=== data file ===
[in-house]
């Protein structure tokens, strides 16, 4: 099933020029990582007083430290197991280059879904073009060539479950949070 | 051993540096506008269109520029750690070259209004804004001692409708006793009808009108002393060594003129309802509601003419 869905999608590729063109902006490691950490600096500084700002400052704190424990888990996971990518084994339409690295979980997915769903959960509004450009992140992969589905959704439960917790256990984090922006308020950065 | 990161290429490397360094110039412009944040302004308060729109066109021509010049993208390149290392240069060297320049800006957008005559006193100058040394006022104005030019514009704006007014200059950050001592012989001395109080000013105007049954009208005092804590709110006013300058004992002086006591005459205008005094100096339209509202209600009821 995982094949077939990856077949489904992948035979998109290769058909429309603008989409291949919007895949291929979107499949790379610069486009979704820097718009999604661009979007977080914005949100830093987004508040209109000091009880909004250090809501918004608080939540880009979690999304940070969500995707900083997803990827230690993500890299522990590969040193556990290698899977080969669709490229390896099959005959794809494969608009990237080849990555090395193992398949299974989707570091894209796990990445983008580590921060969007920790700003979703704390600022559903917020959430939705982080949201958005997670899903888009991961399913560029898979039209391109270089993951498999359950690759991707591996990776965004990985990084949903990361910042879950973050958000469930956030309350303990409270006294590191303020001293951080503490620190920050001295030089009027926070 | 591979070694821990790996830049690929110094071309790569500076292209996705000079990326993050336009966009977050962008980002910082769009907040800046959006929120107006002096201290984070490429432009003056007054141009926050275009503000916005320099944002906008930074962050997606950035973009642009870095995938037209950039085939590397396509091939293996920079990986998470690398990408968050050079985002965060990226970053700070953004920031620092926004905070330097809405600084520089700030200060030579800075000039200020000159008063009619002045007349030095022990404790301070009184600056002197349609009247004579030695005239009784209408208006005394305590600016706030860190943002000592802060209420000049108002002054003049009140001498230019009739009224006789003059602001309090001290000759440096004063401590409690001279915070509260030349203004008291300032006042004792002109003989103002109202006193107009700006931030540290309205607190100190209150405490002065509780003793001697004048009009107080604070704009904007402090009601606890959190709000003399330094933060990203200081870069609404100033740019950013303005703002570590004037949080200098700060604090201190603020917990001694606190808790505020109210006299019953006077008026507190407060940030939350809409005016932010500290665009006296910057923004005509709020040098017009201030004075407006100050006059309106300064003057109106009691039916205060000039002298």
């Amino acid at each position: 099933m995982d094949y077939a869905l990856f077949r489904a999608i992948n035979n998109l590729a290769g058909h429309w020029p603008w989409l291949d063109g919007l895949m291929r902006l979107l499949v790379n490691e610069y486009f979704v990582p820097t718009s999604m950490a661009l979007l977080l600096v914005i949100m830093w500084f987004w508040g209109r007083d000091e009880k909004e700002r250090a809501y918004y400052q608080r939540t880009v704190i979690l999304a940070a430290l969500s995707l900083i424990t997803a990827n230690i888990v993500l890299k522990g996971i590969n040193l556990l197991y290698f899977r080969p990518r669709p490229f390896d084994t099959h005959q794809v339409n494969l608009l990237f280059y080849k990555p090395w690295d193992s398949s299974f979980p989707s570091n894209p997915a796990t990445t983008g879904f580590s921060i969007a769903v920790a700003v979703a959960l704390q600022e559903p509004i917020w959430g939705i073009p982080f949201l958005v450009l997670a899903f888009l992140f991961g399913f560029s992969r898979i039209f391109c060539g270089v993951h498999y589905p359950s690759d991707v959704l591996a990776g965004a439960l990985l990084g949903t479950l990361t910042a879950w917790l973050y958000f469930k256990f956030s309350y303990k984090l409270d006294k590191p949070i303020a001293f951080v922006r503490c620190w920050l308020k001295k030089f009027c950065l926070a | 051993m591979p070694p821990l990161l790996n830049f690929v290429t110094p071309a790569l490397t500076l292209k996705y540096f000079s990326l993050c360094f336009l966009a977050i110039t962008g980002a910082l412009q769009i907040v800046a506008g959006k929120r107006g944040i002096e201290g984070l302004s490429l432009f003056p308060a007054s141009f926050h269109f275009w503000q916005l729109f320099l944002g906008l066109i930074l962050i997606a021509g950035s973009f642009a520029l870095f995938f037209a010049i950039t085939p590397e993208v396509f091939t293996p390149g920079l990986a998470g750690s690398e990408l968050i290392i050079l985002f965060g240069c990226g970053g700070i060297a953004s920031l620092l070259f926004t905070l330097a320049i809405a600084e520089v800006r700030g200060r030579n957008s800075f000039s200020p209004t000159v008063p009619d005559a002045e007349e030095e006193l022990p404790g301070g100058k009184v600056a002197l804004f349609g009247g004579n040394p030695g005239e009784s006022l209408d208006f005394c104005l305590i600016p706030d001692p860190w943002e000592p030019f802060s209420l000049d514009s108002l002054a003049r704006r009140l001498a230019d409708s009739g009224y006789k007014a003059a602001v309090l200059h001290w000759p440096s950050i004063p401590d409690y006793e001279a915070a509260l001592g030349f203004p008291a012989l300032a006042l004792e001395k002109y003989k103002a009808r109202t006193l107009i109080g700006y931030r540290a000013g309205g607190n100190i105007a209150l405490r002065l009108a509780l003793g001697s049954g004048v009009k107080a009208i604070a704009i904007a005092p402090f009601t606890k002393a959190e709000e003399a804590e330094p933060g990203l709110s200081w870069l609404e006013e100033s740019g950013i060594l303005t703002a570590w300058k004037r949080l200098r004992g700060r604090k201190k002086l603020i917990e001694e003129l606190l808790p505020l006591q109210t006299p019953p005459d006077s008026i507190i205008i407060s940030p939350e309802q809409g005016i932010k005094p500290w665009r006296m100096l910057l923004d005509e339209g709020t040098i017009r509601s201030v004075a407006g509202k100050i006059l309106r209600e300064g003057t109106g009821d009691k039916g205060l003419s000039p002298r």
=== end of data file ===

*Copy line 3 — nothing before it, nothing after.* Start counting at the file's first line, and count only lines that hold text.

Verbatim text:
């Amino acid at each position: 099933m995982d094949y077939a869905l990856f077949r489904a999608i992948n035979n998109l590729a290769g058909h429309w020029p603008w989409l291949d063109g919007l895949m291929r902006l979107l499949v790379n490691e610069y486009f979704v990582p820097t718009s999604m950490a661009l979007l977080l600096v914005i949100m830093w500084f987004w508040g209109r007083d000091e009880k909004e700002r250090a809501y918004y400052q608080r939540t880009v704190i979690l999304a940070a430290l969500s995707l900083i424990t997803a990827n230690i888990v993500l890299k522990g996971i590969n040193l556990l197991y290698f899977r080969p990518r669709p490229f390896d084994t099959h005959q794809v339409n494969l608009l990237f280059y080849k990555p090395w690295d193992s398949s299974f979980p989707s570091n894209p997915a796990t990445t983008g879904f580590s921060i969007a769903v920790a700003v979703a959960l704390q600022e559903p509004i917020w959430g939705i073009p982080f949201l958005v450009l997670a899903f888009l992140f991961g399913f560029s992969r898979i039209f391109c060539g270089v993951h498999y589905p359950s690759d991707v959704l591996a990776g965004a439960l990985l990084g949903t479950l990361t910042a879950w917790l973050y958000f469930k256990f956030s309350y303990k984090l409270d006294k590191p949070i303020a001293f951080v922006r503490c620190w920050l308020k001295k030089f009027c950065l926070a | 051993m591979p070694p821990l990161l790996n830049f690929v290429t110094p071309a790569l490397t500076l292209k996705y540096f000079s990326l993050c360094f336009l966009a977050i110039t962008g980002a910082l412009q769009i907040v800046a506008g959006k929120r107006g944040i002096e201290g984070l302004s490429l432009f003056p308060a007054s141009f926050h269109f275009w503000q916005l729109f320099l944002g906008l066109i930074l962050i997606a021509g950035s973009f642009a520029l870095f995938f037209a010049i950039t085939p590397e993208v396509f091939t293996p390149g920079l990986a998470g750690s690398e990408l968050i290392i050079l985002f965060g240069c990226g970053g700070i060297a953004s920031l620092l070259f926004t905070l330097a320049i809405a600084e520089v800006r700030g200060r030579n957008s800075f000039s200020p209004t000159v008063p009619d005559a002045e007349e030095e006193l022990p404790g301070g100058k009184v600056a002197l804004f349609g009247g004579n040394p030695g005239e009784s006022l209408d208006f005394c104005l305590i600016p706030d001692p860190w943002e000592p030019f802060s209420l000049d514009s108002l002054a003049r704006r009140l001498a230019d409708s009739g009224y006789k007014a003059a602001v309090l200059h001290w000759p440096s950050i004063p401590d409690y006793e001279a915070a509260l001592g030349f203004p008291a012989l300032a006042l004792e001395k002109y003989k103002a009808r109202t006193l107009i109080g700006y931030r540290a000013g309205g607190n100190i105007a209150l405490r002065l009108a509780l003793g001697s049954g004048v009009k107080a009208i604070a704009i904007a005092p402090f009601t606890k002393a959190e709000e003399a804590e330094p933060g990203l709110s200081w870069l609404e006013e100033s740019g950013i060594l303005t703002a570590w300058k004037r949080l200098r004992g700060r604090k201190k002086l603020i917990e001694e003129l606190l808790p505020l006591q109210t006299p019953p005459d006077s008026i507190i205008i407060s940030p939350e309802q809409g005016i932010k005094p500290w665009r006296m100096l910057l923004d005509e339209g709020t040098i017009r509601s201030v004075a407006g509202k100050i006059l309106r209600e300064g003057t109106g009821d009691k039916g205060l003419s000039p002298r």